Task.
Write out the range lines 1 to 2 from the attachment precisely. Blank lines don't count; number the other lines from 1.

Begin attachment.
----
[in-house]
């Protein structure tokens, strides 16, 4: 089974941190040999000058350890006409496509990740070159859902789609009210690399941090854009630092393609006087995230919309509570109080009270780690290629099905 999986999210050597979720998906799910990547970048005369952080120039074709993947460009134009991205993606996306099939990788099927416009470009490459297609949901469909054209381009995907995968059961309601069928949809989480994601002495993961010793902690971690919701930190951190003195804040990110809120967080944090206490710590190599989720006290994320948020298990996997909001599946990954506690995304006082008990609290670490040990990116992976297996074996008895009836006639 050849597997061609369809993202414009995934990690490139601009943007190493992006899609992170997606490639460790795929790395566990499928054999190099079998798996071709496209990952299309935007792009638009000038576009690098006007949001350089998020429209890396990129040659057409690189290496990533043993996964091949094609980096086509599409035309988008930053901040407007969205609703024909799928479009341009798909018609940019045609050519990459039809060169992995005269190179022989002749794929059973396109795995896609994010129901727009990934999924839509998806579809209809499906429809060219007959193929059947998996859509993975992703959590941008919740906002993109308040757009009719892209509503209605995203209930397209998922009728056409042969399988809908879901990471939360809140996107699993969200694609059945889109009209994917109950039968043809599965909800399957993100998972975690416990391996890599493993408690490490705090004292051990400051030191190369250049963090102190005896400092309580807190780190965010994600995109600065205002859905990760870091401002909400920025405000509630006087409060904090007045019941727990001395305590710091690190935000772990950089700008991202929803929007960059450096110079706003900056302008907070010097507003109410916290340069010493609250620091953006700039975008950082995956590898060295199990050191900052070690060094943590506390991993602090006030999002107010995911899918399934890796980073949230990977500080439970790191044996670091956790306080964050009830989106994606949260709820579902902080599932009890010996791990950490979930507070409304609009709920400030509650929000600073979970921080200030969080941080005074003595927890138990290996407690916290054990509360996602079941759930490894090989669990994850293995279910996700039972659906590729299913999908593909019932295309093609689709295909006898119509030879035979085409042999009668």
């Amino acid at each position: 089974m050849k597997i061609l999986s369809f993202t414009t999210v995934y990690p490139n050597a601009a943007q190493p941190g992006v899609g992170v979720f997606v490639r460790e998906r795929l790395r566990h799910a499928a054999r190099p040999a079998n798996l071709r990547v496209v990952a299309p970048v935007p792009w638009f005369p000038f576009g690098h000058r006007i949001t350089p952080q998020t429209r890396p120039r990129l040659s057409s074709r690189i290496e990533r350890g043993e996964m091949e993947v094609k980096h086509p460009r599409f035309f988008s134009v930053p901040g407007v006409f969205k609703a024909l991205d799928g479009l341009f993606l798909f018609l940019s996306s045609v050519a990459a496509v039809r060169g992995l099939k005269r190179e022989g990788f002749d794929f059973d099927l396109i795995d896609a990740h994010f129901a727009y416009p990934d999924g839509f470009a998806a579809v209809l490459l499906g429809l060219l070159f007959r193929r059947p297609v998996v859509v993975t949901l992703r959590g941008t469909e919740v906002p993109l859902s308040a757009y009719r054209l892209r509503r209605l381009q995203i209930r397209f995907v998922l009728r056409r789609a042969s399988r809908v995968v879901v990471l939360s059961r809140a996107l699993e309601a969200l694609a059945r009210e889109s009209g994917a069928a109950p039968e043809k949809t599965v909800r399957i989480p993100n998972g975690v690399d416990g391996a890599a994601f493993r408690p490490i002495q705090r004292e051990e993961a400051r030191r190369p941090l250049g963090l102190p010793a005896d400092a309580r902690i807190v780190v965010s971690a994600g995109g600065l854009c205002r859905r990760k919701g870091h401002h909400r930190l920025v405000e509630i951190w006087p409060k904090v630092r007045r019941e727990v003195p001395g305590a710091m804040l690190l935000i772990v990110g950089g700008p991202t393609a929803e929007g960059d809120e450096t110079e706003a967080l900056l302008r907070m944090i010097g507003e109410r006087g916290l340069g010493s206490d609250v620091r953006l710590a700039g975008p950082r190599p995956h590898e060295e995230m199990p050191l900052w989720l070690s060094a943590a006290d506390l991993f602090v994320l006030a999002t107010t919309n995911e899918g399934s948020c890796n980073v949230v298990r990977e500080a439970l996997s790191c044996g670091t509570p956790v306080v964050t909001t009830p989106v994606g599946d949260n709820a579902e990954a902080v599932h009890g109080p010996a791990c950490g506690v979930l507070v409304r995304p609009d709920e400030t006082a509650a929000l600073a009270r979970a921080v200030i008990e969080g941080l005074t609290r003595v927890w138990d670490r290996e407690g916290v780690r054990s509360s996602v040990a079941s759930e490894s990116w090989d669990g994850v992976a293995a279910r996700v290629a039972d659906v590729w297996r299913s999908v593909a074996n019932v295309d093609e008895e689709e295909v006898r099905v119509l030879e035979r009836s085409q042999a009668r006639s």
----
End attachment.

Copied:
[in-house]
């Protein structure tokens, strides 16, 4: 089974941190040999000058350890006409496509990740070159859902789609009210690399941090854009630092393609006087995230919309509570109080009270780690290629099905 999986999210050597979720998906799910990547970048005369952080120039074709993947460009134009991205993606996306099939990788099927416009470009490459297609949901469909054209381009995907995968059961309601069928949809989480994601002495993961010793902690971690919701930190951190003195804040990110809120967080944090206490710590190599989720006290994320948020298990996997909001599946990954506690995304006082008990609290670490040990990116992976297996074996008895009836006639 050849597997061609369809993202414009995934990690490139601009943007190493992006899609992170997606490639460790795929790395566990499928054999190099079998798996071709496209990952299309935007792009638009000038576009690098006007949001350089998020429209890396990129040659057409690189290496990533043993996964091949094609980096086509599409035309988008930053901040407007969205609703024909799928479009341009798909018609940019045609050519990459039809060169992995005269190179022989002749794929059973396109795995896609994010129901727009990934999924839509998806579809209809499906429809060219007959193929059947998996859509993975992703959590941008919740906002993109308040757009009719892209509503209605995203209930397209998922009728056409042969399988809908879901990471939360809140996107699993969200694609059945889109009209994917109950039968043809599965909800399957993100998972975690416990391996890599493993408690490490705090004292051990400051030191190369250049963090102190005896400092309580807190780190965010994600995109600065205002859905990760870091401002909400920025405000509630006087409060904090007045019941727990001395305590710091690190935000772990950089700008991202929803929007960059450096110079706003900056302008907070010097507003109410916290340069010493609250620091953006700039975008950082995956590898060295199990050191900052070690060094943590506390991993602090006030999002107010995911899918399934890796980073949230990977500080439970790191044996670091956790306080964050009830989106994606949260709820579902902080599932009890010996791990950490979930507070409304609009709920400030509650929000600073979970921080200030969080941080005074003595927890138990290996407690916290054990509360996602079941759930490894090989669990994850293995279910996700039972659906590729299913999908593909019932295309093609689709295909006898119509030879035979085409042999009668």